This concept, that marriage is a covenant and not a conditional contract, has a profound impact on the spiritual aspect of marriage, as well as the day to day lives of two sinners struggling to reflect Christ. Because marriage is a covenant, it is permanent, as is Christ's love for the church. It is neither feelings nor actions based, but remains in place in spite of bad emotions or sinful deeds. On a daily basis, this means that both husband and wife are called to remain faithful to their spouse no matter what the other has done. Even beyond remaining faithful, each spouse is called to serve the other in spite of how they feel that day, or if their spouse has been grouchy. While it is difficult to rise above circumstances, and even more difficult sometimes to recognize that our sin is our own responsibility, (even though it might be response to a sinful spouse) we are still called to uphold our end of the covenant and serve our spouse faithfully.
Another wonderful daily benefit about covenant keeping love is that it should banish fear and insecurity. No matter how terribly we acted, or how ashamed we are of something, we can be confident our spouse will not leave, and will accept us with open arms. How comfortable (and comforting) it is to be in fellowship with someone who loves you unconditionally! I know that personally, that is a huge comfort to me. No matter how I look, what I've done or not done, what I've said or not said, I am not just tolerated, but prized by my husband.
Piper explains, "Amazingly, in the very context of the collapse of the covenant between God and man, and the collapse of the marriage covenant between Adam and Eve, God points by His mercy to the redemption that marriage itself is designed to display. God's design for marriage as a display of covenant-keeping mercy was not an afterthought. After the Fall, God did not have to redesign marriage. He knew what He had created in Genesis 2:24. And he knew what would happen in Genesis 3. The design of marriage, the fall of marriage, and the implied redemption of marriage all serve to tell us what marriage is for. Marriage exists to display the merciful covenant-keeping love of Christ and the faithfulness of His bride" (pg. 38).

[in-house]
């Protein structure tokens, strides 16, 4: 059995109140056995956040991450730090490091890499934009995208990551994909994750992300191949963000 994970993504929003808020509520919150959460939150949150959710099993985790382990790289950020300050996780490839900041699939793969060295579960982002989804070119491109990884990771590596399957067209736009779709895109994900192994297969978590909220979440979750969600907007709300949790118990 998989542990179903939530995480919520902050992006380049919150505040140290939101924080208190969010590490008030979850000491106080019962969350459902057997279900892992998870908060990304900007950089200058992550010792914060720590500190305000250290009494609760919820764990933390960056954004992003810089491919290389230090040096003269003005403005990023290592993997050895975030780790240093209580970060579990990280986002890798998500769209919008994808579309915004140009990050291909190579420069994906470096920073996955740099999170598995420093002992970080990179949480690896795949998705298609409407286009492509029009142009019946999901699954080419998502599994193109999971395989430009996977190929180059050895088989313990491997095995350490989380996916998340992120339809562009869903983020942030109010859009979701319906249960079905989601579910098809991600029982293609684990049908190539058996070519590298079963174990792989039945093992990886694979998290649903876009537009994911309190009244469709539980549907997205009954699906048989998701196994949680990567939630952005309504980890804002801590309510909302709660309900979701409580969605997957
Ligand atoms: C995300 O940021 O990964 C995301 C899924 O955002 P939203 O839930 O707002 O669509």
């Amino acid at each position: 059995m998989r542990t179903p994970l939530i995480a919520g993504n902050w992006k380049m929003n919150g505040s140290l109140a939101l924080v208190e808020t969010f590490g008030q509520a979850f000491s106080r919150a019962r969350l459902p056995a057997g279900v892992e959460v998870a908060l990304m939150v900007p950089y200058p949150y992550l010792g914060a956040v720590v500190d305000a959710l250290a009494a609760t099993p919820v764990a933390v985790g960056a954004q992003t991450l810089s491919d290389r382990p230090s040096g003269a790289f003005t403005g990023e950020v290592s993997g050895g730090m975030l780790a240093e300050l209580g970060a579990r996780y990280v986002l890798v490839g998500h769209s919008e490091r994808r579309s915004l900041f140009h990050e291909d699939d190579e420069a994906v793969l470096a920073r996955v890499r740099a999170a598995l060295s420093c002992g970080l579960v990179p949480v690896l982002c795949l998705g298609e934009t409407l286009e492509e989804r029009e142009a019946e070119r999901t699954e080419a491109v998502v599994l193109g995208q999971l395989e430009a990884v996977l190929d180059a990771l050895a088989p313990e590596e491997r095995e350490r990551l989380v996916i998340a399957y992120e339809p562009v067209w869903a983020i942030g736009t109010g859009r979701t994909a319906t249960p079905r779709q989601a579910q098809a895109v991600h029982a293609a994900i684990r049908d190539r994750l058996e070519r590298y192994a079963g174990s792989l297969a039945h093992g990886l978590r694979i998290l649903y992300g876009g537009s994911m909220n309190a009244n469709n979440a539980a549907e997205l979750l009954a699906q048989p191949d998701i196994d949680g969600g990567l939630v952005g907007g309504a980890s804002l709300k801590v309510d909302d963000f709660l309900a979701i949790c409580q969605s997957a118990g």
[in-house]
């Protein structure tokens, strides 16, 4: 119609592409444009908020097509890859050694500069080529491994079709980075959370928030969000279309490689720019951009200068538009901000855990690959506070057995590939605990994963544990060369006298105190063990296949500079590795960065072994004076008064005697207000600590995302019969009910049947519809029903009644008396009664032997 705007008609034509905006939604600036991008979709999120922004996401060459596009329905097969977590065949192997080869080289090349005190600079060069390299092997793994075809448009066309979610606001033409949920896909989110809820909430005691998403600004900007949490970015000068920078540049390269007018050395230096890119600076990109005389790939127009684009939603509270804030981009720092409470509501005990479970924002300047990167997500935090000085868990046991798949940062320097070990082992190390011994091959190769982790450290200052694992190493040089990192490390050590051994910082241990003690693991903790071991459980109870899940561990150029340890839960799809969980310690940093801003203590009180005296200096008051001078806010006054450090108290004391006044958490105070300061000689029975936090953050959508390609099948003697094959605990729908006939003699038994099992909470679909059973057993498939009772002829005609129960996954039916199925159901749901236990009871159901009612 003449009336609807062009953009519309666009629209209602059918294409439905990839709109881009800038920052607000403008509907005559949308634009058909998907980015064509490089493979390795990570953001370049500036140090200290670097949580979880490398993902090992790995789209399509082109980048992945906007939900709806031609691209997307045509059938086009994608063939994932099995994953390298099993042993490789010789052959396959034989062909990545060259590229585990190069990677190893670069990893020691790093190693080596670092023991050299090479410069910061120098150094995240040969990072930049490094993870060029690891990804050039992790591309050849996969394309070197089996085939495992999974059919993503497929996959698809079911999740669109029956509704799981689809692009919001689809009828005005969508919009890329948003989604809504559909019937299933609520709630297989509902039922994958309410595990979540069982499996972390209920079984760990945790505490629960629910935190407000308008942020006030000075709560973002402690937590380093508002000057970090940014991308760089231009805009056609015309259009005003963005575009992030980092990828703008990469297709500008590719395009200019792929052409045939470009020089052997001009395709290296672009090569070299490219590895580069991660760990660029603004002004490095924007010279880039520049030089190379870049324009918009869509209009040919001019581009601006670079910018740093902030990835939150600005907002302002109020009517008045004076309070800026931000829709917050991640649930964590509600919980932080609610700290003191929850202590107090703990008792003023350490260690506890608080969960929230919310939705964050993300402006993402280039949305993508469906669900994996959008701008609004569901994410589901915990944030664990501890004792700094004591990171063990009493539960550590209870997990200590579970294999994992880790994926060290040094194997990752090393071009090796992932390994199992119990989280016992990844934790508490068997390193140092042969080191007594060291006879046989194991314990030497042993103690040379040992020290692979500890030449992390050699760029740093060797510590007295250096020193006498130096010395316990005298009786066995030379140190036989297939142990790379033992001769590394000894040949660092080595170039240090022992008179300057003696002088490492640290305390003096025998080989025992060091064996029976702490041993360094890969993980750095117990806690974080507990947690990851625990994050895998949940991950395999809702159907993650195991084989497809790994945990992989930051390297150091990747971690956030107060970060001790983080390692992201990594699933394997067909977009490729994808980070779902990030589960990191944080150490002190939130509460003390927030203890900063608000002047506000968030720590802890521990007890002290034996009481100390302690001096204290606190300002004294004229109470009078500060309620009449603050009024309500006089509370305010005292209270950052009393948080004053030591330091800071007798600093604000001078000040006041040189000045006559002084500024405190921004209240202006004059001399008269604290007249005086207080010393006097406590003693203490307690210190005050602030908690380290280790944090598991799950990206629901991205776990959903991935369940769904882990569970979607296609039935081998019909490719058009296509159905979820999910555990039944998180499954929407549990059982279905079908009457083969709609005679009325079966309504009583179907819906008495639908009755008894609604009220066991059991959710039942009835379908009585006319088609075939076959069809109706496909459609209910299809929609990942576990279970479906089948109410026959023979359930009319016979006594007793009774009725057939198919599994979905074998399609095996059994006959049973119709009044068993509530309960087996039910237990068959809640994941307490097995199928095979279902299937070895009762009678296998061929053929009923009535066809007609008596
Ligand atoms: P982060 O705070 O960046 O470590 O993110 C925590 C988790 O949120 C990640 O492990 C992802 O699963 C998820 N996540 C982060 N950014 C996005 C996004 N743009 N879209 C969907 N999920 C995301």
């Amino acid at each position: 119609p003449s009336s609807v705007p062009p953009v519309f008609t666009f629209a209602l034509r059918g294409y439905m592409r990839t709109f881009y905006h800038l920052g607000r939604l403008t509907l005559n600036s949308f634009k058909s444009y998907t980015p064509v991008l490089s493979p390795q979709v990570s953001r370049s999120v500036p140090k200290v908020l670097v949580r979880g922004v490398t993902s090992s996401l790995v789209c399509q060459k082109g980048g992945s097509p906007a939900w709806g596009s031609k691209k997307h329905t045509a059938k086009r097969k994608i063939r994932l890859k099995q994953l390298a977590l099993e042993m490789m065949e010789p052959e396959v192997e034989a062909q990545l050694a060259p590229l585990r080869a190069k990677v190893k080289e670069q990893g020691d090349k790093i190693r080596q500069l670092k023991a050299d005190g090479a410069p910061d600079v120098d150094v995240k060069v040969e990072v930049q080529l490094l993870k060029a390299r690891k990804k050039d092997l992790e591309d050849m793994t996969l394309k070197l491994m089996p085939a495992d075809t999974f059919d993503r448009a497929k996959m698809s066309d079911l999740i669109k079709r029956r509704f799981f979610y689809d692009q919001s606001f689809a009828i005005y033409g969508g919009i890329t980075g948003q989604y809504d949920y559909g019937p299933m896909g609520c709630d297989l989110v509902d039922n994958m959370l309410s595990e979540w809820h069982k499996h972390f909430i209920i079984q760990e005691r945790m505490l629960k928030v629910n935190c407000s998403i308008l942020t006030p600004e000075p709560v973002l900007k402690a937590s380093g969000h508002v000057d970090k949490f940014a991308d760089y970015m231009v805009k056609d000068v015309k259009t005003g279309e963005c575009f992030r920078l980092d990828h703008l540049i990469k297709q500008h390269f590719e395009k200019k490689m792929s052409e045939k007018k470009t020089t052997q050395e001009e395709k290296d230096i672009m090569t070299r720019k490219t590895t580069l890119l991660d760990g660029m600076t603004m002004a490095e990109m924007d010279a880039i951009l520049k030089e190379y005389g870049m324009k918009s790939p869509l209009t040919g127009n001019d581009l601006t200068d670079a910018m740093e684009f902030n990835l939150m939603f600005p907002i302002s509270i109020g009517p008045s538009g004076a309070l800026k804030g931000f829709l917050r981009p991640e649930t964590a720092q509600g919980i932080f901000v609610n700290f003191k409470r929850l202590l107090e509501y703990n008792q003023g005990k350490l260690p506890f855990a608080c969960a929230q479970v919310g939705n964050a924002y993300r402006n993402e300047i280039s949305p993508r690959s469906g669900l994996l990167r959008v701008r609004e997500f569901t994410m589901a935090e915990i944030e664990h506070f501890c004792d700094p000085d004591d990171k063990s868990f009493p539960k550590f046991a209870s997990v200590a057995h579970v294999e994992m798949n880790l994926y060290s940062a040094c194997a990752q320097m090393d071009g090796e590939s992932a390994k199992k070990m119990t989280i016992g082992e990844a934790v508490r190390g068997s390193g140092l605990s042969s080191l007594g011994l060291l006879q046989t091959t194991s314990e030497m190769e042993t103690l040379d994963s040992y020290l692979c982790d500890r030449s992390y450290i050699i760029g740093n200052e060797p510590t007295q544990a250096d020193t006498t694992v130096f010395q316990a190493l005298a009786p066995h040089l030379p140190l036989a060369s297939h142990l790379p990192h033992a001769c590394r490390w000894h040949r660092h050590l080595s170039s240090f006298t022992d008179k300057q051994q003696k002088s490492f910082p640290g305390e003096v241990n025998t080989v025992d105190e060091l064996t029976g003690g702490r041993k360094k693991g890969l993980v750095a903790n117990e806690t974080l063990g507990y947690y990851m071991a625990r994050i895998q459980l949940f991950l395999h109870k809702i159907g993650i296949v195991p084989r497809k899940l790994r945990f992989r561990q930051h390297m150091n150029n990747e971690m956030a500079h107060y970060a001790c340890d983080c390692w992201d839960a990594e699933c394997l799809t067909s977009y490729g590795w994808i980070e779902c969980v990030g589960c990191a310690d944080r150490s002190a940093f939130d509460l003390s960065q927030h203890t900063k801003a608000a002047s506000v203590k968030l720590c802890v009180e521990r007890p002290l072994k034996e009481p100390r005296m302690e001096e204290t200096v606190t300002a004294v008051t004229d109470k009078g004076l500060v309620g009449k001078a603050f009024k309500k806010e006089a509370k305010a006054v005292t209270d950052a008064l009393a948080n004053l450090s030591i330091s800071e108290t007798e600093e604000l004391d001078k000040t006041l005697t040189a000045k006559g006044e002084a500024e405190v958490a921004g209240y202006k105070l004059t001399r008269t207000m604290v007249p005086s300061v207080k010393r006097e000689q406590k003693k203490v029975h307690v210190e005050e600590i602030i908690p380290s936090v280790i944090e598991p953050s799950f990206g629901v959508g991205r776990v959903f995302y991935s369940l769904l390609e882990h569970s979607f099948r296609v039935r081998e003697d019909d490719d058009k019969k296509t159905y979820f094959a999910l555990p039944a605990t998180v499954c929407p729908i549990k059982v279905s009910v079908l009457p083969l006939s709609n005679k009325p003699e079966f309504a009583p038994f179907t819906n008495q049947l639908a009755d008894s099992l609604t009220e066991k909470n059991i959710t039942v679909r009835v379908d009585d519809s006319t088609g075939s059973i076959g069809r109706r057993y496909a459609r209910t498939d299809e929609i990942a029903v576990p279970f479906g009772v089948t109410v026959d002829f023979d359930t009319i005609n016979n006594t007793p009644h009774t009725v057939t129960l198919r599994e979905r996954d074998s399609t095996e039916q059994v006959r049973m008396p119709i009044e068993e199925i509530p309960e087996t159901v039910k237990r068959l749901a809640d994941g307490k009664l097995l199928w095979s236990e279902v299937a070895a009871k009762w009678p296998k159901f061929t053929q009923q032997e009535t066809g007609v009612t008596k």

My marriage is my favorite blessing from God (apart from my salvation) and I am so very aware of how richly He has blessed me. When I walk in the door to a note from my husband, when I am comforted by him through both the tiny and the life-shaking alike, when I am challenged by him to read though the Bible in a year, to post meaningful things on my blog, and to not waste my free time, when I doubt in the future, but can trust God to lead me through the leadership of my husband,and when I lay next to Reed at night in complete comfort and rest, through all these things I am genuinely in awe that this is only a taste of what is to come.
That the Lord loves me more.
That no matter how wonderful my relationship with Reed is, it was designed to portray something greater.
What an awesome responsibility. I am so thankful for the man I share this responsibility with, but even more thankful to the God who designed this for us.
Piper shares hopes that he, "might wake you up to consider a vision of marriage higher and deeper and stronger and more glorious than anything this culture- or perhaps even yourself- ever imagined. The greatness and glory of marriage is beyond our ability to think or feel without divine revelation and without the illumining and awakening work of the Holy Spirit. The world cannot know what marriage is without learning it from God. The natural man does not have the capacities to see or receive or feel the wonder of what God has designed marriage to be. I pray that this book might be used by God to help set your free from small, worldly, culturally contaminated, self-centered, Christ-ignoring, God-neglecting, romance-intoxicated, unbiblical view of marriage" (pg. 21).